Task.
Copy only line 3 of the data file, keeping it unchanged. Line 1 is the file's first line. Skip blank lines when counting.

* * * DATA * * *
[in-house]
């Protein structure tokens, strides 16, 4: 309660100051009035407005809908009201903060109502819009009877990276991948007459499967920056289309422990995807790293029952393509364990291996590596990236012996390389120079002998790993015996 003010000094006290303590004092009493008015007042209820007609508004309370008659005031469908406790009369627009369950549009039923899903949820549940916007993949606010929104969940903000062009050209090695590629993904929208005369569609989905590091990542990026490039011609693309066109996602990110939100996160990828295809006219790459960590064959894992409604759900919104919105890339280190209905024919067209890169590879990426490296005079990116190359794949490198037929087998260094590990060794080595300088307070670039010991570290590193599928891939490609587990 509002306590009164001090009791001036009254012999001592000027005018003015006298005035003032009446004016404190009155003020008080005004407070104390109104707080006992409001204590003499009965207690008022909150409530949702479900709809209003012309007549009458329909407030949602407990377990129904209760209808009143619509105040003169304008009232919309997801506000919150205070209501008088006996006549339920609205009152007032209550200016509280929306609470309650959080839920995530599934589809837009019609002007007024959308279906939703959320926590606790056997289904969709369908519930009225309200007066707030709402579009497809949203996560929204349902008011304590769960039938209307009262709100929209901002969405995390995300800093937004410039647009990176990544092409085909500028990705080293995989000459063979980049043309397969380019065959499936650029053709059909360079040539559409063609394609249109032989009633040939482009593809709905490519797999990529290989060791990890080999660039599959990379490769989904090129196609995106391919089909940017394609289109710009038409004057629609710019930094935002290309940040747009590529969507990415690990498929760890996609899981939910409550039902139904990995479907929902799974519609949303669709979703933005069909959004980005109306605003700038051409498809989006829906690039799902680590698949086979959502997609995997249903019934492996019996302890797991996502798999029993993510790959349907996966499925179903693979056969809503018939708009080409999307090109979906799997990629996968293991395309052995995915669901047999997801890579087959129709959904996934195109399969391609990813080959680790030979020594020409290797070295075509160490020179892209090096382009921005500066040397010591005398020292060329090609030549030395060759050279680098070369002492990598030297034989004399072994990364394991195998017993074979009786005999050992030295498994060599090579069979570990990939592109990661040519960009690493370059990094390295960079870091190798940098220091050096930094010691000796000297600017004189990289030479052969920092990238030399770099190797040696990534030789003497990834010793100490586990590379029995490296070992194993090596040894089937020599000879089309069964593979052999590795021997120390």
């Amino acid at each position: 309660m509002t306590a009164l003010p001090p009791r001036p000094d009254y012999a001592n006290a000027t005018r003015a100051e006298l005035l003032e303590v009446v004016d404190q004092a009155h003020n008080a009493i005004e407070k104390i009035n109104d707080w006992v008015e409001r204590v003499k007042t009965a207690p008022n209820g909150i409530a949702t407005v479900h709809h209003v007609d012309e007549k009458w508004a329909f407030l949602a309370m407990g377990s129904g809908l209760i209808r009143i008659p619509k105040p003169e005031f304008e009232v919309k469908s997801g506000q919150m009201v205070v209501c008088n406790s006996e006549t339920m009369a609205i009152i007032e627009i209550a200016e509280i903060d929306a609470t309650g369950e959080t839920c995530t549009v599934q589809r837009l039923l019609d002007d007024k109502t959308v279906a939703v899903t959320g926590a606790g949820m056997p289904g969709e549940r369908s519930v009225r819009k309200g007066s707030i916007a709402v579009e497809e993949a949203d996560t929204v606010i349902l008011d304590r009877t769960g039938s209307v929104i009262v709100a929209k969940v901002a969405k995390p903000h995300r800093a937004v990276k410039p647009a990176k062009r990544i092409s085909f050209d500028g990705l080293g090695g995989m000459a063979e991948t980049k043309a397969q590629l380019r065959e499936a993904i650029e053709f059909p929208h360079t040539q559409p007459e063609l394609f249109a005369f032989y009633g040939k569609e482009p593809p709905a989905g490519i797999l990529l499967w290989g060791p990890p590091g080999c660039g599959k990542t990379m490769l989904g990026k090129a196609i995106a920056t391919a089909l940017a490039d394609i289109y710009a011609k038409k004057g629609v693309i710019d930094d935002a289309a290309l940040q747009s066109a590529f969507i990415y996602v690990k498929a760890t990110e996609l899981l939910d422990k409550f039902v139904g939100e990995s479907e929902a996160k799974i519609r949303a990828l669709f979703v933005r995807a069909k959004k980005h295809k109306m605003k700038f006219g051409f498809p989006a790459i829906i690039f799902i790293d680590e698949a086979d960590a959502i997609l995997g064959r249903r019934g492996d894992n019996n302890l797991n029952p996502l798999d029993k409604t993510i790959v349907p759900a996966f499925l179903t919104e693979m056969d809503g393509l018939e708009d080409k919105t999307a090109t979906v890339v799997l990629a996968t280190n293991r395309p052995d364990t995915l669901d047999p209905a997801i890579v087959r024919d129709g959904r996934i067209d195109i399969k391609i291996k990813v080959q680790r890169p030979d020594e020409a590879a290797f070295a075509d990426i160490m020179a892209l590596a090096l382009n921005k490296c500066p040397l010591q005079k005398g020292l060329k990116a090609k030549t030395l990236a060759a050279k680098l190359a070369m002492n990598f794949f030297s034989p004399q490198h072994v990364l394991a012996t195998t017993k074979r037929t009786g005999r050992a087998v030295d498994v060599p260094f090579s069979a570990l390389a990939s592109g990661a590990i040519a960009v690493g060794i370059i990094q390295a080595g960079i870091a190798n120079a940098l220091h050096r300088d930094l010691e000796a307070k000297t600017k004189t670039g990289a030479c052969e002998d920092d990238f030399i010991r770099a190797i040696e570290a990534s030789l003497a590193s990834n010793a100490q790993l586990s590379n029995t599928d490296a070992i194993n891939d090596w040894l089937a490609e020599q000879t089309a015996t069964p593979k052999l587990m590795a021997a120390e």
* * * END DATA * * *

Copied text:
């Amino acid at each position: 309660m509002t306590a009164l003010p001090p009791r001036p000094d009254y012999a001592n006290a000027t005018r003015a100051e006298l005035l003032e303590v009446v004016d404190q004092a009155h003020n008080a009493i005004e407070k104390i009035n109104d707080w006992v008015e409001r204590v003499k007042t009965a207690p008022n209820g909150i409530a949702t407005v479900h709809h209003v007609d012309e007549k009458w508004a329909f407030l949602a309370m407990g377990s129904g809908l209760i209808r009143i008659p619509k105040p003169e005031f304008e009232v919309k469908s997801g506000q919150m009201v205070v209501c008088n406790s006996e006549t339920m009369a609205i009152i007032e627009i209550a200016e509280i903060d929306a609470t309650g369950e959080t839920c995530t549009v599934q589809r837009l039923l019609d002007d007024k109502t959308v279906a939703v899903t959320g926590a606790g949820m056997p289904g969709e549940r369908s519930v009225r819009k309200g007066s707030i916007a709402v579009e497809e993949a949203d996560t929204v606010i349902l008011d304590r009877t769960g039938s209307v929104i009262v709100a929209k969940v901002a969405k995390p903000h995300r800093a937004v990276k410039p647009a990176k062009r990544i092409s085909f050209d500028g990705l080293g090695g995989m000459a063979e991948t980049k043309a397969q590629l380019r065959e499936a993904i650029e053709f059909p929208h360079t040539q559409p007459e063609l394609f249109a005369f032989y009633g040939k569609e482009p593809p709905a989905g490519i797999l990529l499967w290989g060791p990890p590091g080999c660039g599959k990542t990379m490769l989904g990026k090129a196609i995106a920056t391919a089909l940017a490039d394609i289109y710009a011609k038409k004057g629609v693309i710019d930094d935002a289309a290309l940040q747009s066109a590529f969507i990415y996602v690990k498929a760890t990110e996609l899981l939910d422990k409550f039902v139904g939100e990995s479907e929902a996160k799974i519609r949303a990828l669709f979703v933005r995807a069909k959004k980005h295809k109306m605003k700038f006219g051409f498809p989006a790459i829906i690039f799902i790293d680590e698949a086979d960590a959502i997609l995997g064959r249903r019934g492996d894992n019996n302890l797991n029952p996502l798999d029993k409604t993510i790959v349907p759900a996966f499925l179903t919104e693979m056969d809503g393509l018939e708009d080409k919105t999307a090109t979906v890339v799997l990629a996968t280190n293991r395309p052995d364990t995915l669901d047999p209905a997801i890579v087959r024919d129709g959904r996934i067209d195109i399969k391609i291996k990813v080959q680790r890169p030979d020594e020409a590879a290797f070295a075509d990426i160490m020179a892209l590596a090096l382009n921005k490296c500066p040397l010591q005079k005398g020292l060329k990116a090609k030549t030395l990236a060759a050279k680098l190359a070369m002492n990598f794949f030297s034989p004399q490198h072994v990364l394991a012996t195998t017993k074979r037929t009786g005999r050992a087998v030295d498994v060599p260094f090579s069979a570990l390389a990939s592109g990661a590990i040519a960009v690493g060794i370059i990094q390295a080595g960079i870091a190798n120079a940098l220091h050096r300088d930094l010691e000796a307070k000297t600017k004189t670039g990289a030479c052969e002998d920092d990238f030399i010991r770099a190797i040696e570290a990534s030789l003497a590193s990834n010793a100490q790993l586990s590379n029995t599928d490296a070992i194993n891939d090596w040894l089937a490609e020599q000879t089309a015996t069964p593979k052999l587990m590795a021997a120390e």